It’s getting harder to ignore the lure of offering customers electronic payment processing: with steady year-over-year growth, e-commerce is expected to become the largest retail sales channel in world within the next few years. But while the convenience of shopping online might be one of the factors fueling the need for electronic payment processing, for merchants, accepting payments remotely can seem anything but.
Electronic payments refer to all non-cash payments that are processed online, including credit cards, debit cards and ACH (Automated Clearing House) transactions. Such payments have a few requirements: you’ll need to be able to securely collect customers’ payment information (as well as to store this information, if the transactions are recurring), a merchant account to initiate transactions and accept funds, and a way of transmitting transaction information to request payment authorization. There are multiple players involved, and these players vary depending on whether the payment is a credit or debit card transaction or an ACH payment.
Because the nature of processing such payments, along with their increased technical and security requirements, is more complex than payments that are processed in person, you might be deterred from offering e-payments, even in spite of their growing popularity among consumers. The following three tips address some of the most common pain points merchants can experience with electronic payment processing, and how to make them less painful.
If your goal in accepting electronic payment processing is to be able to sell goods or services online, you will first need a website that allows customers to browse and select what they want to buy, and then check out. While you can hire a developer to build such a platform for you, there are also hundreds of shopping cart software platforms on the market that don’t require a great deal of technical expertise to get started on. But, to accept payment, you will still need to be able to integrate your shopping cart software with your Merchant Service Provider.
This is easier done for some types of online merchant accounts than others. The best way to ease this pain point is to select a provider that offers ready-to-go integrations with lots of popular shopping cart platforms. This way whatever shopping cart meets your needs, you’ll be able to streamline the setup process and start accepting electronic payments with just a few clicks.
Another way accepting electronic payments can make managing your business more complicated is that there are a greater number of parties involved in processing each transaction. In addition to a merchant account, you’ll need a Payment Gateway and, if applicable, a way to process payments over the ACH network. Each of these parties can mean having to deal with a different provider.
But dealing with more vendors isn’t a necessarily evil of accepting electronic payments: an all-in-one provider can act as your Merchant Service Provider, your Payment Gateway and can enable ACH processing.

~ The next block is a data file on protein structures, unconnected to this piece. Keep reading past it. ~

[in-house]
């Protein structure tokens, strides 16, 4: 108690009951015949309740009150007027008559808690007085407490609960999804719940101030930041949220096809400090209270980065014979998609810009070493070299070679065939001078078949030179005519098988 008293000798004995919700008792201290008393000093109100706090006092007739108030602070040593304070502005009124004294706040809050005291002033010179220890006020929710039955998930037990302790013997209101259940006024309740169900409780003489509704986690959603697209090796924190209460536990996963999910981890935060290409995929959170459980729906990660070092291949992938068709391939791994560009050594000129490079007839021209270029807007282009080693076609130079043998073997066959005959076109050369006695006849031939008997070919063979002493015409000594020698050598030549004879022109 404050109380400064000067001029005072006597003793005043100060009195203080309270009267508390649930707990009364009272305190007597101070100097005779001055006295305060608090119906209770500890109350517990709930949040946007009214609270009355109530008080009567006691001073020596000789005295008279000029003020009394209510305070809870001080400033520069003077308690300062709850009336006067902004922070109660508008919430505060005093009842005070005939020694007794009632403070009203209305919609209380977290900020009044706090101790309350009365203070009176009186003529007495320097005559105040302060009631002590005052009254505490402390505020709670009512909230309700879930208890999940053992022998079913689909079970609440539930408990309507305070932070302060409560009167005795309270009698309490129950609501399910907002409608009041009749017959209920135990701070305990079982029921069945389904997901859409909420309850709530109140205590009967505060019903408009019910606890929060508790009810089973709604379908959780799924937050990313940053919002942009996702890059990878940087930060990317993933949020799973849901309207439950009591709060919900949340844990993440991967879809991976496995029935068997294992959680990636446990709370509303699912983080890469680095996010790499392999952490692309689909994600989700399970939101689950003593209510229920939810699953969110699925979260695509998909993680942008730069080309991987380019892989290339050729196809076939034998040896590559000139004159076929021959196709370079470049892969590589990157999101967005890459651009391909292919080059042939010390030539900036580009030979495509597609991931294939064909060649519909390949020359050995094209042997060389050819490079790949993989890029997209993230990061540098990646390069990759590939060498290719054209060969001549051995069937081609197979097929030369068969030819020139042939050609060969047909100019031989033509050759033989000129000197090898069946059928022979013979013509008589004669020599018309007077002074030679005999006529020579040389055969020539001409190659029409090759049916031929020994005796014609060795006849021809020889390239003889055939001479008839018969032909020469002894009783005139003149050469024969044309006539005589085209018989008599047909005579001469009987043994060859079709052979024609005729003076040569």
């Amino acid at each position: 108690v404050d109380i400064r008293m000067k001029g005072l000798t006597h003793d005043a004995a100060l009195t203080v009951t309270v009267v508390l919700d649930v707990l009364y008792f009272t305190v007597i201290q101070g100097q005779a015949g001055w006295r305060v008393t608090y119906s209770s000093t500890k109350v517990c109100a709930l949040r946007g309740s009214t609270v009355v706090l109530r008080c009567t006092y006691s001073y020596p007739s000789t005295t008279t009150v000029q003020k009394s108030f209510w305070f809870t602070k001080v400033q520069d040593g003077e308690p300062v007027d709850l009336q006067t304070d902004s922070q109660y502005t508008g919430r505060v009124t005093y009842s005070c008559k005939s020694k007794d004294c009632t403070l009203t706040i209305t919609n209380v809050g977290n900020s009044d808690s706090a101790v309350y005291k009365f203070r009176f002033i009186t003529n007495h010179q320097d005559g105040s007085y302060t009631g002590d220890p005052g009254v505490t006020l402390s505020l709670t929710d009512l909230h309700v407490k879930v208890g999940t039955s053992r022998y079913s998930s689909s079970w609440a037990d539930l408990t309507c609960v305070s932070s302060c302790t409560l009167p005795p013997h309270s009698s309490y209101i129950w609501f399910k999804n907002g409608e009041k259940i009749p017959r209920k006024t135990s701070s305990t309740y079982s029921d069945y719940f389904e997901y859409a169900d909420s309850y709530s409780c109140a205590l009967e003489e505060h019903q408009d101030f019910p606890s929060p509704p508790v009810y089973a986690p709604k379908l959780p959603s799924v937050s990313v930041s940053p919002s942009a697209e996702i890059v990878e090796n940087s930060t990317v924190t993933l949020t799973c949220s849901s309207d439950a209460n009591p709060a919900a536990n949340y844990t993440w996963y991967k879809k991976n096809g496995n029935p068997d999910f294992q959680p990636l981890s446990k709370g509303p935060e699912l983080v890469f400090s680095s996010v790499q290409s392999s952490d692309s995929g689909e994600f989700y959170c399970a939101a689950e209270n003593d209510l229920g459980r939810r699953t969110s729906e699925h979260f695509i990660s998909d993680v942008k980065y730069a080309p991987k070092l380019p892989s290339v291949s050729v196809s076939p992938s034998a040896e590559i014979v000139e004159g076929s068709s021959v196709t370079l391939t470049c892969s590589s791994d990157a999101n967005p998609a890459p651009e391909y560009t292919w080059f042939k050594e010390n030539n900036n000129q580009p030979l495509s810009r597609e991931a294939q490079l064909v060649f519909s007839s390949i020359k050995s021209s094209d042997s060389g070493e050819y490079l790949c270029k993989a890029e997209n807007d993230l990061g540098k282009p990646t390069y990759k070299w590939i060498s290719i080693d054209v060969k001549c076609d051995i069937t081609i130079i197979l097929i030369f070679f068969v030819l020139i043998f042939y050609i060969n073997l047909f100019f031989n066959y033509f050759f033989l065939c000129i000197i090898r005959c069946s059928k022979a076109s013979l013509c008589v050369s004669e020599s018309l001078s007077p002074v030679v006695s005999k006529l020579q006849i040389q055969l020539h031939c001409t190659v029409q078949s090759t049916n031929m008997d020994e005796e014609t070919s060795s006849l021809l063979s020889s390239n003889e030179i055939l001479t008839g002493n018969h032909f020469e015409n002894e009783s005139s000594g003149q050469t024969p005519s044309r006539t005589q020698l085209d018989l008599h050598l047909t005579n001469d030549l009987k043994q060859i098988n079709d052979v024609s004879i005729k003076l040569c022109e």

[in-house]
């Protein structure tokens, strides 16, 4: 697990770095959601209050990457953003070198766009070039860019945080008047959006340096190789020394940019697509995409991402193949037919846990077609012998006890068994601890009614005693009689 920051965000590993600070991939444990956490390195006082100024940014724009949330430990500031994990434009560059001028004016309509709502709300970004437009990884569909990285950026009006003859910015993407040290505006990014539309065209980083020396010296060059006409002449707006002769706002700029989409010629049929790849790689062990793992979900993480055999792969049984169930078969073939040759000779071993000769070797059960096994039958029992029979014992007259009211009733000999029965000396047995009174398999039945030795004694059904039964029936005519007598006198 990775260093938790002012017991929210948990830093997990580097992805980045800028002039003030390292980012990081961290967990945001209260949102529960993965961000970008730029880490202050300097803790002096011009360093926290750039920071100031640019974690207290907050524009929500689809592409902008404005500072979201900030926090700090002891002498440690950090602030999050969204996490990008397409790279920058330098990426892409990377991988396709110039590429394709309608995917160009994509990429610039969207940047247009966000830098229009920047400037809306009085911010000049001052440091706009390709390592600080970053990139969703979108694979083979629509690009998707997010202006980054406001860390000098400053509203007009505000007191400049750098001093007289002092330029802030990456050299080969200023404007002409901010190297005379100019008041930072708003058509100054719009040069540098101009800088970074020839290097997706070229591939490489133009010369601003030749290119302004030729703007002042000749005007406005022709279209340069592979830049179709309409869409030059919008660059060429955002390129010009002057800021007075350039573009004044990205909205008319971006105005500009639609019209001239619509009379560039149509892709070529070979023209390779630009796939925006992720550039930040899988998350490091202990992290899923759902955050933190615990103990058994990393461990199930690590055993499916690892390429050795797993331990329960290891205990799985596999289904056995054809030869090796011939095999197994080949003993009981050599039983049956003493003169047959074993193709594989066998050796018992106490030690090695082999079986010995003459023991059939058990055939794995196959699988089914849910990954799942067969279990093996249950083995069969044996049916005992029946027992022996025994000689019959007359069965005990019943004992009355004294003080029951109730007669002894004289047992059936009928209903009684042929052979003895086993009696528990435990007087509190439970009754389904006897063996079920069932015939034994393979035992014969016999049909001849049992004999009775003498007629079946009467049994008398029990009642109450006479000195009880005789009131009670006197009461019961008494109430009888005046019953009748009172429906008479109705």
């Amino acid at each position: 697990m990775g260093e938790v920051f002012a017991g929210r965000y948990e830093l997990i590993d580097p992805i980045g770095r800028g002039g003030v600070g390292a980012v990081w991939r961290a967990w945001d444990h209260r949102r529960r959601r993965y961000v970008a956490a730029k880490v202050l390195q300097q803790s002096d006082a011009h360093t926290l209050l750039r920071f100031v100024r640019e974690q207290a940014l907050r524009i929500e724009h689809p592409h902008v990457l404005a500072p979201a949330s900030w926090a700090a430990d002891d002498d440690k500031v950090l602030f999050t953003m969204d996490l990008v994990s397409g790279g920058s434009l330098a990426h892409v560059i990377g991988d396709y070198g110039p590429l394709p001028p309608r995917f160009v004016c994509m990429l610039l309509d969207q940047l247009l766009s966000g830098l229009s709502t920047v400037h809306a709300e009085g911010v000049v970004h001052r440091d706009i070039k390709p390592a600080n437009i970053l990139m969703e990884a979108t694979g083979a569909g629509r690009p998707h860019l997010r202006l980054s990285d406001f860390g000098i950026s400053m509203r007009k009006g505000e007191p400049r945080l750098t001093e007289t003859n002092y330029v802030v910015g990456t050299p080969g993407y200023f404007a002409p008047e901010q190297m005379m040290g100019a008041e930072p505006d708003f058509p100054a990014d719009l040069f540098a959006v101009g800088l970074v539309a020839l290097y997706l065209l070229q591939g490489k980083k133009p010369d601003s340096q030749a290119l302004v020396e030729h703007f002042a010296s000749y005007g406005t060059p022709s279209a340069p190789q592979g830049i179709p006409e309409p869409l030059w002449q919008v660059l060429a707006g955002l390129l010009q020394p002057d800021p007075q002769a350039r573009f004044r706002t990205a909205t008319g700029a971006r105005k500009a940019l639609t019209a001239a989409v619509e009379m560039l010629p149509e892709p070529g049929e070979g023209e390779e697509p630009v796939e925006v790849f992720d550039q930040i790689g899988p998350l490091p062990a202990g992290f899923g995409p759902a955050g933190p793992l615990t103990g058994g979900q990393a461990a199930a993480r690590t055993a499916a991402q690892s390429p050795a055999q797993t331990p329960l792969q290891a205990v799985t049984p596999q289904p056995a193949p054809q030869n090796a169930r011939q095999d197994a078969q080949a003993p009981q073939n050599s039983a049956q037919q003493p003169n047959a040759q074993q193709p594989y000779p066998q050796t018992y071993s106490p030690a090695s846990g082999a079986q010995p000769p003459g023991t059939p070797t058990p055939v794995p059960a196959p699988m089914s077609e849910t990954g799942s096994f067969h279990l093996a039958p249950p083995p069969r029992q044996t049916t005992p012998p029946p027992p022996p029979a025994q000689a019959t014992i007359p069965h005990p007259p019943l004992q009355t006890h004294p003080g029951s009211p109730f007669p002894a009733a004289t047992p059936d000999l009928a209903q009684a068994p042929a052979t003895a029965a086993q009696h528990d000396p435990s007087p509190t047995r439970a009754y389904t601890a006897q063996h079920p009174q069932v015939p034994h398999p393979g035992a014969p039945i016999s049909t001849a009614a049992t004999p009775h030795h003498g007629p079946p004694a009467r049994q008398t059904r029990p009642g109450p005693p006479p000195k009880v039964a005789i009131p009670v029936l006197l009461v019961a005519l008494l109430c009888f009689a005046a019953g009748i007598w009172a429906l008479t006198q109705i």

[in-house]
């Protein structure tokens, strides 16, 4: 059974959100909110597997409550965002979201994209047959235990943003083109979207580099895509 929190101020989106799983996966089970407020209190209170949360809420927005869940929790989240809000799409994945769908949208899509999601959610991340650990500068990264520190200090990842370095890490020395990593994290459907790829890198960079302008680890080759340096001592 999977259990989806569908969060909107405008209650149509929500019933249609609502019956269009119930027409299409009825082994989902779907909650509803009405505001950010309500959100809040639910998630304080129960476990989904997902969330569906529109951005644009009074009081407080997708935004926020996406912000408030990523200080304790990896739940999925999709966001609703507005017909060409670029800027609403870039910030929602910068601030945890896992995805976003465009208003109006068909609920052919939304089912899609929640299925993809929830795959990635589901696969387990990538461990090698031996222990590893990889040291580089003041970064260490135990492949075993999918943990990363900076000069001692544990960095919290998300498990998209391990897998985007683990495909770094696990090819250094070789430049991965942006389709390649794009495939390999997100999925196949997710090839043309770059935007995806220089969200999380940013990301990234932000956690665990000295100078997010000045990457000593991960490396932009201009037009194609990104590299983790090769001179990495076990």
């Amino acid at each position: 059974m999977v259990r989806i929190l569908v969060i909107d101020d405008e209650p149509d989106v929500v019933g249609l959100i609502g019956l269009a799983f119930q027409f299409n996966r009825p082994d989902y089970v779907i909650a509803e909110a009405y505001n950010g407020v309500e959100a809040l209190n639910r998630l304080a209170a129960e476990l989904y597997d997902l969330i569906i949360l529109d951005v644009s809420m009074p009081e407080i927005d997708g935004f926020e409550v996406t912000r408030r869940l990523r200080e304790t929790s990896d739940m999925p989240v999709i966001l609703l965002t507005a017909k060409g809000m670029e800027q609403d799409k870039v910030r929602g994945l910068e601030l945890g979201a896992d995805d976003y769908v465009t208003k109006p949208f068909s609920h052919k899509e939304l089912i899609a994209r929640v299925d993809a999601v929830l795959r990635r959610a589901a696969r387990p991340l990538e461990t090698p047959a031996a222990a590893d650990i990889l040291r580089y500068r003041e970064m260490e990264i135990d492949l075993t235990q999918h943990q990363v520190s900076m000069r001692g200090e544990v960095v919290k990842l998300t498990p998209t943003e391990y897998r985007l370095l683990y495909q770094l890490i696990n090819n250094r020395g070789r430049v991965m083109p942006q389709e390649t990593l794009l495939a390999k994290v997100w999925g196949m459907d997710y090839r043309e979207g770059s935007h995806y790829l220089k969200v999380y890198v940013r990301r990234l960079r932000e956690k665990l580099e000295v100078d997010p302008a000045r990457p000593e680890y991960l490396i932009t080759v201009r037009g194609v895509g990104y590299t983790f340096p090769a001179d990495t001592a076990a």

Looking for a single provider that can provide all of these services can streamline your business in several ways: it means you only pay one bill for all your backend, equipment and processing needs, it can eliminate some fees charged by standalone providers, and it can simplify support as you’ll only need to contact a single provider – rather than coordinate between multiple parties and determine where in the transaction stage an issue is occurring – should you hit any snags along the way.
The fact that electronic transactions do not allow you to physically verify a customer’s payment details might have you concerned about the risk of fraud – and reasonably so, given that businesses can be on the hook for losses related to fraudulent purchases. However, you can protect yourself from fraud-related costs by seeking out an electronic payment provider that offers added means of purchase verification and that allows you to require additional information beyond a card number to authorize a purchase.
For starters, look for a provider that can verify AVS and CVV information (the address associated with an account and the security code printed on the card), two items a fraudster who only has access to a credit card number would not be able to provide. As an added bonus, this verification can also lower your Interchange rates because it also reduces the riskiness of a transaction.
While signatures were long the standard for brick-and-mortar transactions, there are also some scenarios where you might want to collect them for electronic payments as well. E-signatures hold up just as well legally as pen on paper, and they’re easy to collect electronically. Although signatures are no longer required by credit card companies, they’re still considered your best proof for fighting a chargeback in the event of a purchase dispute. While you may not need to collect a signature on every transaction, if your sales are of high value, you might want to ensure that your electronic payment provider offers a way of collecting signatures remotely.
Does your business accept electronic payments? What has been your biggest pain point so far? How have you solved it? Share your experience in the comments below.